The financial industry is teeming with jobs for budding analytical minds and data miners – at least 891,500 such jobs, according to Bureau of Labor Statistics 2016 figures. While it's great that there are so many opportunities for the next generation of market experts, it can sometimes seem overwhelming for job seekers when it's finally time to settle on a single career path. This is particularly true for two of the more generic and misused titles in the industry: financial analyst and research analyst.

The Differences

Financial firms in the United States don't really present a unified definition of either job. Some financial analysts are really just researchers who collect and organize market data, while others put together specific proposals for securities investments with large institutional clients. Similarly, some research analysts are glorified marketing specialists and others apply socioeconomic or political insights and are probably better classified as management consultants.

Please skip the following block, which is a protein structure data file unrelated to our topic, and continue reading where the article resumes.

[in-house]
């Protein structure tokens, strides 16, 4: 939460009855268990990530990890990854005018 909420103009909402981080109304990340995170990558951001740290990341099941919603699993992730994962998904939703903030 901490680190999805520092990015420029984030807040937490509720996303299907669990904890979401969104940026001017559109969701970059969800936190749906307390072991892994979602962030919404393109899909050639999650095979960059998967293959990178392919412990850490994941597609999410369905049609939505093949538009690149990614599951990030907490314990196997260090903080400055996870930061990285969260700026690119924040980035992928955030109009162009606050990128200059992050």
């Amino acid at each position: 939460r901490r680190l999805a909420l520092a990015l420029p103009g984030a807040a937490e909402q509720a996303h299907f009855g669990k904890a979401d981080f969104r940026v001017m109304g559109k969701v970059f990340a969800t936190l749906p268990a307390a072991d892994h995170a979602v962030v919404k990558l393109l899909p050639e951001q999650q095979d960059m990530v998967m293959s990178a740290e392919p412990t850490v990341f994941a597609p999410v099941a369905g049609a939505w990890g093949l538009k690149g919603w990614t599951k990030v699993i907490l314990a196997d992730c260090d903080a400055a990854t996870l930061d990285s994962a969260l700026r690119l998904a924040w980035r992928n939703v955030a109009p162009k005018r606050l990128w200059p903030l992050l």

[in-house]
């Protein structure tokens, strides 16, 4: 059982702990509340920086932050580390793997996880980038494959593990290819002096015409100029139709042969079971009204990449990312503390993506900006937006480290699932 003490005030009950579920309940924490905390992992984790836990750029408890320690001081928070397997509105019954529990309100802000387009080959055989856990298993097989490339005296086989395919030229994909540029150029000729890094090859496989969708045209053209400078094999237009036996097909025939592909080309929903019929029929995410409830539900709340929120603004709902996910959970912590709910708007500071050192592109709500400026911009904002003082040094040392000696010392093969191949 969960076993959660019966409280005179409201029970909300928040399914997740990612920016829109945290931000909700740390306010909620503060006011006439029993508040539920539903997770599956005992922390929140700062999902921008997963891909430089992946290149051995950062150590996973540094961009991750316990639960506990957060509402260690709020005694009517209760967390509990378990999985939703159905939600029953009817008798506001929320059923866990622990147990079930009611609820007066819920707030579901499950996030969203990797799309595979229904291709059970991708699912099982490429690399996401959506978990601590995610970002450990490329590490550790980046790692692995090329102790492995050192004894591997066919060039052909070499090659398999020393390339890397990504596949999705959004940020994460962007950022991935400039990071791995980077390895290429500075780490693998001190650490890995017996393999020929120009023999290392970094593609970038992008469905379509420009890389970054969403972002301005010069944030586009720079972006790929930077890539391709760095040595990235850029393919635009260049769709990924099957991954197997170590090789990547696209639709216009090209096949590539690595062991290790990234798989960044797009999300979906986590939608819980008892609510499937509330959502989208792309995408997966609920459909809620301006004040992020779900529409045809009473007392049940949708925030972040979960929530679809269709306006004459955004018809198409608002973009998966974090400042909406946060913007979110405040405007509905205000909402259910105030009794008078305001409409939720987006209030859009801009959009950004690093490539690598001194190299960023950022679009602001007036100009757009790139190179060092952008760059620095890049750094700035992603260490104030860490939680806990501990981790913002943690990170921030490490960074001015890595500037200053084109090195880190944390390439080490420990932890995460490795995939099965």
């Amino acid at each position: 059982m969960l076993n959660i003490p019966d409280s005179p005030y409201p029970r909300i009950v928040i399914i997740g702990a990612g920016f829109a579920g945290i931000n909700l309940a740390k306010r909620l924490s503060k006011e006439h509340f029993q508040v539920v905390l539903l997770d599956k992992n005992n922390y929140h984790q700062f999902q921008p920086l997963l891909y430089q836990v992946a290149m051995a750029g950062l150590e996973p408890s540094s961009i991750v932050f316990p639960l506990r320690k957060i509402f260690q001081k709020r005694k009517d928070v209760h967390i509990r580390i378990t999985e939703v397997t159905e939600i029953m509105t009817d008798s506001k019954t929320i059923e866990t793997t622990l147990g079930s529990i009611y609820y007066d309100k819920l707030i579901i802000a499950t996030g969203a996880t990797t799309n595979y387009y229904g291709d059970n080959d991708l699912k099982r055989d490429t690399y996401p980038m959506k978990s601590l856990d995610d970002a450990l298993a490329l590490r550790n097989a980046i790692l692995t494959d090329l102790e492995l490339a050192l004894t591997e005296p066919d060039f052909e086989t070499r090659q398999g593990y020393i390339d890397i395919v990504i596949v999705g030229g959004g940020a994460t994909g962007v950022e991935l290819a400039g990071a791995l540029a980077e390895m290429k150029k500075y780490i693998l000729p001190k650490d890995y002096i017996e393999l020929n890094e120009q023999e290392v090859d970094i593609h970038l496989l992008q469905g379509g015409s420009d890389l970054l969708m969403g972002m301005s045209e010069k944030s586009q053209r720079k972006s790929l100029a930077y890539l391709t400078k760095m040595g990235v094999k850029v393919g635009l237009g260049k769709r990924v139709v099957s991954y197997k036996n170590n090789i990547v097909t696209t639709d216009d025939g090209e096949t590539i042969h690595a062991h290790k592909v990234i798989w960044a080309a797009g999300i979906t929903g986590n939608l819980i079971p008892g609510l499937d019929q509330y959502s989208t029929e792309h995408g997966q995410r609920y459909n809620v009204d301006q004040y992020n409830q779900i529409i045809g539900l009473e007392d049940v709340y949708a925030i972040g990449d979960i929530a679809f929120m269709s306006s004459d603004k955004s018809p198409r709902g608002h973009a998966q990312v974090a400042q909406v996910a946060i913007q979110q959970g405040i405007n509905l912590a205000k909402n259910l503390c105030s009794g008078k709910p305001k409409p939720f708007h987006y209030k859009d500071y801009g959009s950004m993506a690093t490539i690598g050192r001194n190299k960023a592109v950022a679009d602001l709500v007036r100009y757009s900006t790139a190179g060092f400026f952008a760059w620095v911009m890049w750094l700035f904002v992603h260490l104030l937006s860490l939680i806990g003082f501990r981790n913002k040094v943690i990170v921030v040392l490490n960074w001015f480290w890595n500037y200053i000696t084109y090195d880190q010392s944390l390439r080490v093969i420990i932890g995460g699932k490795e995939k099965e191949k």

It's possible to narrow the differences between research analysts and financial analysts. Generally speaking, financial analysts focus on analyzing investments and market performance. They rely on a fundamental understanding of business valuation and economic principles to create reports and make recommendations; they are the behind-the-scenes experts. Research analysts occupy a less prescriptive role than financial analysts. Instead of looking through the lens of broad economic principles, research analysts focus more on mathematical models to produce objective answers about historical data.

Financial analysts collect and analyze data but always within the context of a prior deductive understanding of how markets should function. Their thinking is systemic and, particularly at more senior levels, subjective. Research analysts tend to be operations-focused. Give a research analyst a series of inputs, and he can calculate the most efficient way to maximize output. If the research analyst works in the securities business, it's likely that recommendations may be made based on some predetermined criteria.

Education and Skills

Research analysts can be found everywhere and in any industry, not just the financial sector. Nearly any academic background could viably serve a prospective researcher, as long as the researcher has the requisite technical, mathematical and analytical skills.